HUD Healthy Homes Representative Jonnette Simmons providing helpful lead prevention information
Lead prevention volunteer answering questions during Lead Prevention week in Atlanta
In recognition of International Lead Poisoning Prevention Week, last month HUD along with Lead Safe Atlanta, the Center for Working Families, Inc, Georgia Department of Public Health, Georgia Environmental Protection Division, Morehouse School of Medicine, Agnes Scott, and EPA partnered to host several community events to increase lead paint awareness and prevention in the Atlanta Metro area. The year's International Lead Poisoning Prevention Week theme was entitled "Lead-Free Kids for a Healthy Future".
"It's vital that parents ask their child's pediatrician to get tested for lead if they live or visit grandma's home that is built before 1978, childhood lead poisoning can result in loss of IQ or hyperactivity, but it is entirely preventable," said Jonette Simmons, HUD's Atlanta Regional Office, Healthy Homes Program.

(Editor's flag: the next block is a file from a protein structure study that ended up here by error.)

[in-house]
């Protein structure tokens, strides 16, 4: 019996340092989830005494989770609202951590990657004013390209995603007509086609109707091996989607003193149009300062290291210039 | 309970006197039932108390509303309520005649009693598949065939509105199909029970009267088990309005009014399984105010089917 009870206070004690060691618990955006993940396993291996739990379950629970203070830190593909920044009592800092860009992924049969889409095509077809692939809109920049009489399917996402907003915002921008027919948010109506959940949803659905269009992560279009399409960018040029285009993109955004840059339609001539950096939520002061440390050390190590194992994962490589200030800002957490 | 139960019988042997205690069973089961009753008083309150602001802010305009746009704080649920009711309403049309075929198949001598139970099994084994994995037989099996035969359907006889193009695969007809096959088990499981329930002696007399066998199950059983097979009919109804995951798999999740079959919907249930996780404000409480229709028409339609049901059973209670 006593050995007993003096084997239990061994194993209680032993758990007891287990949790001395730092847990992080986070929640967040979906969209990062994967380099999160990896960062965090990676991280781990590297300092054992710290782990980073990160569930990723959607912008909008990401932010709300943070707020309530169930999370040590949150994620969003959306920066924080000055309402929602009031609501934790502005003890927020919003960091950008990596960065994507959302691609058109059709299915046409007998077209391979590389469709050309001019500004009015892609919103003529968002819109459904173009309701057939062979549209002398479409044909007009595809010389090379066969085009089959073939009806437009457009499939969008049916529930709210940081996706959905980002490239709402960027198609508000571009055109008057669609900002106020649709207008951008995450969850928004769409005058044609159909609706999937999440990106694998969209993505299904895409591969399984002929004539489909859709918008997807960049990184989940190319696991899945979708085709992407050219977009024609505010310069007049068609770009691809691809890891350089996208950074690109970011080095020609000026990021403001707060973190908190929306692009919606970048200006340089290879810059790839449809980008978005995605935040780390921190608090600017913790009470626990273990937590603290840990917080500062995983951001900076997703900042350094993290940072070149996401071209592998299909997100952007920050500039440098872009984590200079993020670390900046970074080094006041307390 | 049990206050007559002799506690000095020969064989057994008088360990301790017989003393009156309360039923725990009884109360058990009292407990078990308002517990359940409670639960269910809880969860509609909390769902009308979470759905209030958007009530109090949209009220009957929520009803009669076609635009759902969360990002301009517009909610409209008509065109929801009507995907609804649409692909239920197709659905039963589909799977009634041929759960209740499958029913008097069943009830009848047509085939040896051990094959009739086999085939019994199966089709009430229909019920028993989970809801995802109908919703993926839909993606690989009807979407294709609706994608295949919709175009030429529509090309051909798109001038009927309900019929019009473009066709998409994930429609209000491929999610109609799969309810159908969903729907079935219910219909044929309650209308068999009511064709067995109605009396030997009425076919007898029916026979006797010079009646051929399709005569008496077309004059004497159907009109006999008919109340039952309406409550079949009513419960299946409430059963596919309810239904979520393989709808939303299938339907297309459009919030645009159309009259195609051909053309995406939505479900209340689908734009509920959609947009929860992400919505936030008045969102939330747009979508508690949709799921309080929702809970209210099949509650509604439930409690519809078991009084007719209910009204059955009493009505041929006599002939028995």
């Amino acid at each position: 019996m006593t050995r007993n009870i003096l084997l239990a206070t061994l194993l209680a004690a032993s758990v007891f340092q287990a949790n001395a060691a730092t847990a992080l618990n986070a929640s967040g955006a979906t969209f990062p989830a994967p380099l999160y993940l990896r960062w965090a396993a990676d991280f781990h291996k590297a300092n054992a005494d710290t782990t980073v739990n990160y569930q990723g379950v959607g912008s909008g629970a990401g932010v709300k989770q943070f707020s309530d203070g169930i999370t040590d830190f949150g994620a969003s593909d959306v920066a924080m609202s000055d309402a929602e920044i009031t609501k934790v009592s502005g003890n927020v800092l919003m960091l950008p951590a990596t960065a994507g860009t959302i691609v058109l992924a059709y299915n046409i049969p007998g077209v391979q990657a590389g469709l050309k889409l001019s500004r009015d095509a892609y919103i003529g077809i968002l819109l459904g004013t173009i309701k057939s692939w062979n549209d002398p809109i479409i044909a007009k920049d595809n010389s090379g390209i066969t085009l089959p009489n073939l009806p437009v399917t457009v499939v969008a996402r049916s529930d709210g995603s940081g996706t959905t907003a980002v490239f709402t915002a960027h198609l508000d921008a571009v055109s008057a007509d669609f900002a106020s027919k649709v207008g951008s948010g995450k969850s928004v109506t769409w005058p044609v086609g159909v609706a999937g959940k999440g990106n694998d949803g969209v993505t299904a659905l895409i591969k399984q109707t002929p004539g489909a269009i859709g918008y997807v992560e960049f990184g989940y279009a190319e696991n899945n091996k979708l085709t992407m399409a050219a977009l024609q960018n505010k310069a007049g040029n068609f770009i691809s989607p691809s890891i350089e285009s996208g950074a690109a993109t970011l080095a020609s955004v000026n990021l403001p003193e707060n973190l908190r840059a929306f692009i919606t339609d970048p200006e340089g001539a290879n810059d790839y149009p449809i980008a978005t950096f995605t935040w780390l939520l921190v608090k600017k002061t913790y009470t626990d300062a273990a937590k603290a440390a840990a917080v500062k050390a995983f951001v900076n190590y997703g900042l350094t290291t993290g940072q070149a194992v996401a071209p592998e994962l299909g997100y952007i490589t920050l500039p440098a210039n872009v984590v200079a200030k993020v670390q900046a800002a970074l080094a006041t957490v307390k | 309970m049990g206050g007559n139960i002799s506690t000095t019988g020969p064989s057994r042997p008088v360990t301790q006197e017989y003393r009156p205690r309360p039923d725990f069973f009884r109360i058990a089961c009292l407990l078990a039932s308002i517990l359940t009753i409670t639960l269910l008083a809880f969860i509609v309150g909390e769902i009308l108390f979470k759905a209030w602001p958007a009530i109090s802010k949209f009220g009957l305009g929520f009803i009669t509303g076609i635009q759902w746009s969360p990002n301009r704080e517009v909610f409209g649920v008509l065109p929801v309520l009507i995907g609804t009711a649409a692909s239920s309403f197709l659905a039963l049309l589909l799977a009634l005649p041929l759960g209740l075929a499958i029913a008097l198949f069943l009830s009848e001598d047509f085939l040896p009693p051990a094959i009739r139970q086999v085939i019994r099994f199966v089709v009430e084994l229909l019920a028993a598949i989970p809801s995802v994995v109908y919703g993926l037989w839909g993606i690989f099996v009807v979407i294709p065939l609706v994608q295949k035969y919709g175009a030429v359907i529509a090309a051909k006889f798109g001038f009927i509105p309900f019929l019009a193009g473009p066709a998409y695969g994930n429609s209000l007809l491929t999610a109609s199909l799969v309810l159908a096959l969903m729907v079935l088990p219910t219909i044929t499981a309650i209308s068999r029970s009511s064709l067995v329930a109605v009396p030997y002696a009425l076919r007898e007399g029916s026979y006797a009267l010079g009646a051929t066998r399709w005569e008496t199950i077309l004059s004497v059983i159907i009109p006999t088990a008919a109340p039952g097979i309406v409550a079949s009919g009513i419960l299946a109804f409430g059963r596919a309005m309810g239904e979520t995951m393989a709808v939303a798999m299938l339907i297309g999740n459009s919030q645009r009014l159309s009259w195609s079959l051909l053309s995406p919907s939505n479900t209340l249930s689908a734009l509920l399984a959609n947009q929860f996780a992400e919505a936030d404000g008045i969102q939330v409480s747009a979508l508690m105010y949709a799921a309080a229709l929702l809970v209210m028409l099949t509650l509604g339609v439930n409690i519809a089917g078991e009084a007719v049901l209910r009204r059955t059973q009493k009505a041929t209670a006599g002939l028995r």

Elizabeth Wilde, Regional 4 Lead Coordinator, U.S. EPA, Region 4 added, "Childhood lead poisoning continues to be a persistent and tragic condition for too many children, and educating all on the dangers of lead exposure continues to be a high priority for EPA. The many outreach activities planned by HUD are valuable activities in the fight against childhood lead poisoning, and we appreciate the opportunity to be a part of the programs this last week."
Atlanta's outreach and educational campaign encouraged parents to have their young children tested for lead by their pediatrician, and testing toys and other household items on-site at the Atlanta Educare Learning Center located in Mechanicsville neighborhood. The event also included a demonstration of proper hand washing to the preschoolers. According to the Centers of Disease Control hand washing is an effective way to prevent spread of infection and illness. The week's lead paint events culminated with the Lead Safe Atlanta partners providing one-on-one outreach to make parents aware of the lead risk factors such as living or visiting older homes, and providing information on how to work safely when painting or rehabbing your home.
For more information go to HUD's Healthy Homes Program.